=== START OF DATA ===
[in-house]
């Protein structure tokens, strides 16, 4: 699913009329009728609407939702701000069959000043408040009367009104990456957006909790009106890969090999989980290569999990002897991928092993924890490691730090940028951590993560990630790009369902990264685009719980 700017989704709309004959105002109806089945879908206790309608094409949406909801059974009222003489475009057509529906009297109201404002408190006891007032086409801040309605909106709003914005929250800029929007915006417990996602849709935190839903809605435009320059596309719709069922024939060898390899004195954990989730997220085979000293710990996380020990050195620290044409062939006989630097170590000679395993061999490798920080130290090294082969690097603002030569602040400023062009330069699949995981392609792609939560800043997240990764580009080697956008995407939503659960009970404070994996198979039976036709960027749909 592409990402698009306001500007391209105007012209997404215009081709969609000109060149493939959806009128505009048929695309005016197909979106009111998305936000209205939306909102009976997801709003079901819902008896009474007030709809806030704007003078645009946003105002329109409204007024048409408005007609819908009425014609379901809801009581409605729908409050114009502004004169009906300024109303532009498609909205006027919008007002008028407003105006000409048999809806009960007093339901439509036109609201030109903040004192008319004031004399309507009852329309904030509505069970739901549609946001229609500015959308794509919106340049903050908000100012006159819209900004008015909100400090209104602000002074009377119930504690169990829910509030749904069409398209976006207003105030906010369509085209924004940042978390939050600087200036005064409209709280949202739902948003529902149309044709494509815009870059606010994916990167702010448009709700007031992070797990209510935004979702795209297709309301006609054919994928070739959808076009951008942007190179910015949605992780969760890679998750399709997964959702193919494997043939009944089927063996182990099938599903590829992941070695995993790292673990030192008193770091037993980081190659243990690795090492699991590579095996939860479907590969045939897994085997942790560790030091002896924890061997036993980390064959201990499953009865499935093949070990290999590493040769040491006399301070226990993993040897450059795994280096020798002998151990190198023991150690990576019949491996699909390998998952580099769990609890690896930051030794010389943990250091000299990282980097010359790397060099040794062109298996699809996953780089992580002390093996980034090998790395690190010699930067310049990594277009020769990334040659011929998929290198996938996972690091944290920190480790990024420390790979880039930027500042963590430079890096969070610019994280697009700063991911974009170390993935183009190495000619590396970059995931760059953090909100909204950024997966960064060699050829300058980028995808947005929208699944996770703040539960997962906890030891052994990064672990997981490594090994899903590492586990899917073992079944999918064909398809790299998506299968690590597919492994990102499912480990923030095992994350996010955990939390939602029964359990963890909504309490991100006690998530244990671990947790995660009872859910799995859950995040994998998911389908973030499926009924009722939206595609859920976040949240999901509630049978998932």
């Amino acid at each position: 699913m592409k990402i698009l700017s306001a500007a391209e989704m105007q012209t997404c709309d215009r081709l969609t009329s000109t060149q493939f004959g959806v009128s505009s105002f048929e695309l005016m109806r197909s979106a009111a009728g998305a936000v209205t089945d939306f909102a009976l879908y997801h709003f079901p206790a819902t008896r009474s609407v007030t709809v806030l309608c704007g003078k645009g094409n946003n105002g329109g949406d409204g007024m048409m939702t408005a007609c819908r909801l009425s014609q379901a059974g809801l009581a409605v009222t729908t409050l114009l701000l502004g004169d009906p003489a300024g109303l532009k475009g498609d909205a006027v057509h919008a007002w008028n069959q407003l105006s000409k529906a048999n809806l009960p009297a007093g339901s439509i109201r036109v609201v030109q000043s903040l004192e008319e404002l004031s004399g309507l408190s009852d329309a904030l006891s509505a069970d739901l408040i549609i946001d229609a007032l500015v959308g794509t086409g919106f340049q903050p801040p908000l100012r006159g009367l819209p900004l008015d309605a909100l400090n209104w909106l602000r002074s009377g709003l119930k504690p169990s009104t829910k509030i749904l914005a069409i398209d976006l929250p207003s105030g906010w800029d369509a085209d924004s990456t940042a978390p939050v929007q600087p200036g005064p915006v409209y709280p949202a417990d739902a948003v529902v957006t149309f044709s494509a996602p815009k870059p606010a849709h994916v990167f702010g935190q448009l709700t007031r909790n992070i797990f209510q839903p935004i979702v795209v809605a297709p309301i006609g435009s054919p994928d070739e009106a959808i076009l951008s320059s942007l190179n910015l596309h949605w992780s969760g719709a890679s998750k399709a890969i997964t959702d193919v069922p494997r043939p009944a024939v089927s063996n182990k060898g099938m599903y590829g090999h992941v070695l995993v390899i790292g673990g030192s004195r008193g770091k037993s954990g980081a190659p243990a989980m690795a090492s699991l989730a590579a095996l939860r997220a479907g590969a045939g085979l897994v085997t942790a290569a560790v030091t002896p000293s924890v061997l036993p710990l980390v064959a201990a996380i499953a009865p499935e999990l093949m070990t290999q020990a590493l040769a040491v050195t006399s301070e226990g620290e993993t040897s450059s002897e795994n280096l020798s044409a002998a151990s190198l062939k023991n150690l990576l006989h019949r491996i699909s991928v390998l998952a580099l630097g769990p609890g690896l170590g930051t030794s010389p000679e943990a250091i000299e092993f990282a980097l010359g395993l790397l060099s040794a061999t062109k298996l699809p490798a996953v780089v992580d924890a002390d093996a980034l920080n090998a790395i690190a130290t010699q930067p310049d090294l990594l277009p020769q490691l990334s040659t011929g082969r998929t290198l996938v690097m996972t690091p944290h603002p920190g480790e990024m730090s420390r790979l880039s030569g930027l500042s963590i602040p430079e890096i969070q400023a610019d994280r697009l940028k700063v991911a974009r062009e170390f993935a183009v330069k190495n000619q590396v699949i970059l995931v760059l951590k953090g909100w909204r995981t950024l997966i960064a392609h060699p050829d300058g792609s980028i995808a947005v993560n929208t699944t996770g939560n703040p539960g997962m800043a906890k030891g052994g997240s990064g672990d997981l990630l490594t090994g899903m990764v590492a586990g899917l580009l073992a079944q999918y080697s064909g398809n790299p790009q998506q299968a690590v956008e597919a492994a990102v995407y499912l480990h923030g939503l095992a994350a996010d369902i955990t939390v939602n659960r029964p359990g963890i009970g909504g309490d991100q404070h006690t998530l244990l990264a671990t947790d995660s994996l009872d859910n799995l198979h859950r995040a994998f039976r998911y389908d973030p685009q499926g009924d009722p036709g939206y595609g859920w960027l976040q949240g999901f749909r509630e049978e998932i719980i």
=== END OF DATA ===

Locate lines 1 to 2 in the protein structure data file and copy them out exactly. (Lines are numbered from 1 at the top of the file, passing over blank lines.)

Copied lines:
[in-house]
């Protein structure tokens, strides 16, 4: 699913009329009728609407939702701000069959000043408040009367009104990456957006909790009106890969090999989980290569999990002897991928092993924890490691730090940028951590993560990630790009369902990264685009719980 700017989704709309004959105002109806089945879908206790309608094409949406909801059974009222003489475009057509529906009297109201404002408190006891007032086409801040309605909106709003914005929250800029929007915006417990996602849709935190839903809605435009320059596309719709069922024939060898390899004195954990989730997220085979000293710990996380020990050195620290044409062939006989630097170590000679395993061999490798920080130290090294082969690097603002030569602040400023062009330069699949995981392609792609939560800043997240990764580009080697956008995407939503659960009970404070994996198979039976036709960027749909 592409990402698009306001500007391209105007012209997404215009081709969609000109060149493939959806009128505009048929695309005016197909979106009111998305936000209205939306909102009976997801709003079901819902008896009474007030709809806030704007003078645009946003105002329109409204007024048409408005007609819908009425014609379901809801009581409605729908409050114009502004004169009906300024109303532009498609909205006027919008007002008028407003105006000409048999809806009960007093339901439509036109609201030109903040004192008319004031004399309507009852329309904030509505069970739901549609946001229609500015959308794509919106340049903050908000100012006159819209900004008015909100400090209104602000002074009377119930504690169990829910509030749904069409398209976006207003105030906010369509085209924004940042978390939050600087200036005064409209709280949202739902948003529902149309044709494509815009870059606010994916990167702010448009709700007031992070797990209510935004979702795209297709309301006609054919994928070739959808076009951008942007190179910015949605992780969760890679998750399709997964959702193919494997043939009944089927063996182990099938599903590829992941070695995993790292673990030192008193770091037993980081190659243990690795090492699991590579095996939860479907590969045939897994085997942790560790030091002896924890061997036993980390064959201990499953009865499935093949070990290999590493040769040491006399301070226990993993040897450059795994280096020798002998151990190198023991150690990576019949491996699909390998998952580099769990609890690896930051030794010389943990250091000299990282980097010359790397060099040794062109298996699809996953780089992580002390093996980034090998790395690190010699930067310049990594277009020769990334040659011929998929290198996938996972690091944290920190480790990024420390790979880039930027500042963590430079890096969070610019994280697009700063991911974009170390993935183009190495000619590396970059995931760059953090909100909204950024997966960064060699050829300058980028995808947005929208699944996770703040539960997962906890030891052994990064672990997981490594090994899903590492586990899917073992079944999918064909398809790299998506299968690590597919492994990102499912480990923030095992994350996010955990939390939602029964359990963890909504309490991100006690998530244990671990947790995660009872859910799995859950995040994998998911389908973030499926009924009722939206595609859920976040949240999901509630049978998932």